And this year’s group has more talent than the 2012 team. No one can convince a star to play a role like Coach Cal can, but this will be his toughest job to date.

Honestly, I hope that Kentucky makes a run at going undefeated. How much fun will their matchup with Florida to end the regular season be with a perfect regular season on the line? Imagine a Final Four with Kentucky playing Duke or Louisville with an undefeated record on the line. That’d be awesome.

It’s not often that we see history in sports, and that’s fun for fans (and for writers!!!), but if we’re being completely honest, I think that 40-0 is going to be much more difficult to achieve that Big Blue Nation realizes.

You can find Rob on twitter @RobDauster.

Brunson scores 18 points, No. 8 Villanova beats Stanford

Jalen Brunson
Associated Press
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NEW YORK (AP) Villanova struggled to score and rebound on Thursday night.

The Wildcats’ defense was good enough to still get a win.

No. 8 Villanova compensated for offensive and rebounding struggles by forcing 23 turnovers in a 59-45 victory over Stanford in the semifinals of the NIT Season Tipoff.

“We played pretty good defense but couldn’t rebound with them,” Villanova coach Jay Wright said. “It was one of those nights we couldn’t make shots but hung in there defensively. Their rebounding was almost a difference maker but thank God it wasn’t.”

The Wildcats (5-0) advanced to face Georgia Tech in the championship game Friday.

Villanova won despite shooting 30.6 percent and getting outrebounded by a 55-35 margin against an opponent starting three players 6-foot-8 or taller. The Wildcats started one player taller than 6-6 but compensated for the size differential by holding Stanford to 26 percent from the floor.

“I didn’t think it would be this ugly on the boards but if we could have made a couple of shots it might not have been as ugly,” Wright said. “But I was proud the guys really grinded defensively.”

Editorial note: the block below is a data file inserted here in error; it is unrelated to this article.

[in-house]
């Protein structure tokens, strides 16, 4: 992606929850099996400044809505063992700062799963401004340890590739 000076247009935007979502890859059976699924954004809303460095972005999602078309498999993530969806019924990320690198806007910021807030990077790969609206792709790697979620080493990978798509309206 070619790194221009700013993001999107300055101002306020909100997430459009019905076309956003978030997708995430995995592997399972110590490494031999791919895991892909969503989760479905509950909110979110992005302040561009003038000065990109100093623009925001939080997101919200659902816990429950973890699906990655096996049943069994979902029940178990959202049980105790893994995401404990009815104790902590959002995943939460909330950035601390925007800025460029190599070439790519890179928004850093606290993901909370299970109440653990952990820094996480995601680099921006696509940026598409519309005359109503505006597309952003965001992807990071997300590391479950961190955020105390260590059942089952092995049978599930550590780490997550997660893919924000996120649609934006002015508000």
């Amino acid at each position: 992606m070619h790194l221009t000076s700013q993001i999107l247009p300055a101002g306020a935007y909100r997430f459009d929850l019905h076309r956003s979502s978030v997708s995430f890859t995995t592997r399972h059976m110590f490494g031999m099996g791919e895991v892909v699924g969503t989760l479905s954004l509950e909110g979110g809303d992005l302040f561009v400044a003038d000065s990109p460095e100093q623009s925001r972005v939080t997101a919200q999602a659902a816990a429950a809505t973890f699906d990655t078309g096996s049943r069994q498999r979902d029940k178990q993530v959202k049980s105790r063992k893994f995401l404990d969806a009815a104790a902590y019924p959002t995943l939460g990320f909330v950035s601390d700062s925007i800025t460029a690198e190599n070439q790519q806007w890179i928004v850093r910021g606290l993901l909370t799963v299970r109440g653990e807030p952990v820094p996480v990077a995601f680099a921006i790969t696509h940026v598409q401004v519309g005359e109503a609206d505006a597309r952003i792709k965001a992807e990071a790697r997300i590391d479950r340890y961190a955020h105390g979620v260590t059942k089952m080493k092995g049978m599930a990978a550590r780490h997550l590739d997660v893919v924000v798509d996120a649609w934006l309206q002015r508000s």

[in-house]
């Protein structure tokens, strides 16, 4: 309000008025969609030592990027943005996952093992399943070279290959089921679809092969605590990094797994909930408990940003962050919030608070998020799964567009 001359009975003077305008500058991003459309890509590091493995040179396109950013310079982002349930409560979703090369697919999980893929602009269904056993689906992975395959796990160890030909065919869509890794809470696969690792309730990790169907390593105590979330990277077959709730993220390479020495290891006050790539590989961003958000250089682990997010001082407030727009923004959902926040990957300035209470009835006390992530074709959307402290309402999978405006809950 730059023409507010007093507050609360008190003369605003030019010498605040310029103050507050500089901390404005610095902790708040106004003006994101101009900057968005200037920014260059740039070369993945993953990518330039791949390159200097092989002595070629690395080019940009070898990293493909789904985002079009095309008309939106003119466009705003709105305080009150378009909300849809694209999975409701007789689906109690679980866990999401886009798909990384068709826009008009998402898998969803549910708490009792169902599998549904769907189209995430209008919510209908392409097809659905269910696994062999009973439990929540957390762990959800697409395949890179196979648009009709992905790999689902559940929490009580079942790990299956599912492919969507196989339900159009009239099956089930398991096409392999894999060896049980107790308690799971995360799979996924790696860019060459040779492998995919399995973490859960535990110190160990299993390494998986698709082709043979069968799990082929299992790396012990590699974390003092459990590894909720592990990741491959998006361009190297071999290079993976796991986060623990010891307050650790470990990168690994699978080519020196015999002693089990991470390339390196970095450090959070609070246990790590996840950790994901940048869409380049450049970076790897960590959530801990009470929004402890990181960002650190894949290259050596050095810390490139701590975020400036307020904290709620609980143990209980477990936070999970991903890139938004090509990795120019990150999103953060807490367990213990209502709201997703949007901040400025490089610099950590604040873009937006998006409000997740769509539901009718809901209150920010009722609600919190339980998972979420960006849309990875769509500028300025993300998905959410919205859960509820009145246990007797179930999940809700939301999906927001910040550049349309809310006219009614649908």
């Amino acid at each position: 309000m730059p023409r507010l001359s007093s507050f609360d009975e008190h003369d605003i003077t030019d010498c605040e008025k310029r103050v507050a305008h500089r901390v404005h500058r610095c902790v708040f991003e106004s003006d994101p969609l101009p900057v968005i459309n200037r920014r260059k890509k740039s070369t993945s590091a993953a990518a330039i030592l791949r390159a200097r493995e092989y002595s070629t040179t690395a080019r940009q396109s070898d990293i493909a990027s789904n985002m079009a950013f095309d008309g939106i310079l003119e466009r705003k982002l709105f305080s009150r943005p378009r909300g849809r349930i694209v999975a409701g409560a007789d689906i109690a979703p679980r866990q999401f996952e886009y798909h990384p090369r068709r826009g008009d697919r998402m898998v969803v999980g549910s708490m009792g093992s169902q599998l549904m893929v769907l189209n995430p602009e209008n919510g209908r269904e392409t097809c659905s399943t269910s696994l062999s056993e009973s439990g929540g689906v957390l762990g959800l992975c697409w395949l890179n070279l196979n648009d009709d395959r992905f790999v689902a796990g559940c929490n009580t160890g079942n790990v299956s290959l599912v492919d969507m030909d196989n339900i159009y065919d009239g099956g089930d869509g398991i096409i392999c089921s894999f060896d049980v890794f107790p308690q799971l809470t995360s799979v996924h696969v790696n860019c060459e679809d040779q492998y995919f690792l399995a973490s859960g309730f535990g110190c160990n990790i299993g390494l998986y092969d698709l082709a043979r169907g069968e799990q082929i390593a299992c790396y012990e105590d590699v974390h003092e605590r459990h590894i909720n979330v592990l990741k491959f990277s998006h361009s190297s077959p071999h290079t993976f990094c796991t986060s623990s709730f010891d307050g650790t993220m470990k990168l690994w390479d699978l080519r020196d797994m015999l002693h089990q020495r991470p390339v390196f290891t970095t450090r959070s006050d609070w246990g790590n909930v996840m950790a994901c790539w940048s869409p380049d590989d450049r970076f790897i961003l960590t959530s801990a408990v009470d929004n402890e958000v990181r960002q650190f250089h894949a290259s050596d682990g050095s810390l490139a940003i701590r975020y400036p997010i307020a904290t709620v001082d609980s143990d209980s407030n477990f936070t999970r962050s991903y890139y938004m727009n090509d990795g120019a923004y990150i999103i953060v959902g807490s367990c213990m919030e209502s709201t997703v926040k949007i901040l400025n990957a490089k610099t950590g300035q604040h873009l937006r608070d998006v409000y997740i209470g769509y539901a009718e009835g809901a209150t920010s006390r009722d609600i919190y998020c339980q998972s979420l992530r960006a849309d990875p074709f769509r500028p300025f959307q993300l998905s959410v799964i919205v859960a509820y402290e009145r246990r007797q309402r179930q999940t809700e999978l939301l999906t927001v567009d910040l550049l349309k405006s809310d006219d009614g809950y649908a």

Freshman Jalen Brunson was one of few Wildcats not to struggle offensively and scored a career-high 18 points. Josh Hart added 10 points but was 4-for-13 shooting and combined with Ryan Arcidiacono to shoot 6 of 24, including 1 of 15 from 3-point range.

“I was doing what I always do,” Brunson said. “I try to play aggressive all the time. I saw they were backing off me a little bit so there is time for me to shoot and time for me to make other plays.”

Leading scorer Marcus Allen had 12 points but was 3 for 12 for Stanford (2-3). Dorian Pickens added 11 points and 10 rebounds.

Stanford lost its third straight by double digits and will face Arkansas in the consolation game. The Cardinal missed their first 15 shots of the game and their first eight attempts of the second half while falling behind by 16.

Stanford was within seven on a basket by Reid Travis with 6:34 remaining, but Villanova scored the next six points and finished the game with a 13-6 run.

“They’re a very good defensive team, they’re active and they made a lot of plays,” Stanford coach Johnny Dawkins said. “The thing we did most was we turned the ball over 23 times, so that was disappointing.”


Villanova: Seven of Villanova’s school-record 33 wins came in New York last season. The Wildcats won twice in the Legends Classic at Barclays Center, beat St. John’s and Illinois during the regular season at Madison Square Garden and won three games there for the Big East Tournament championship. … Guards Arcidiacono and Hart combined to miss their first 11 3-point attempts. Arcidiacono came into the game shooting 44 percent from 3-point range while Hart entered at 45 percent. … Darryl Reynolds tied a career high with 19 minutes, getting most of those in the second half after Daniel Ochefu picked up his fourth foul.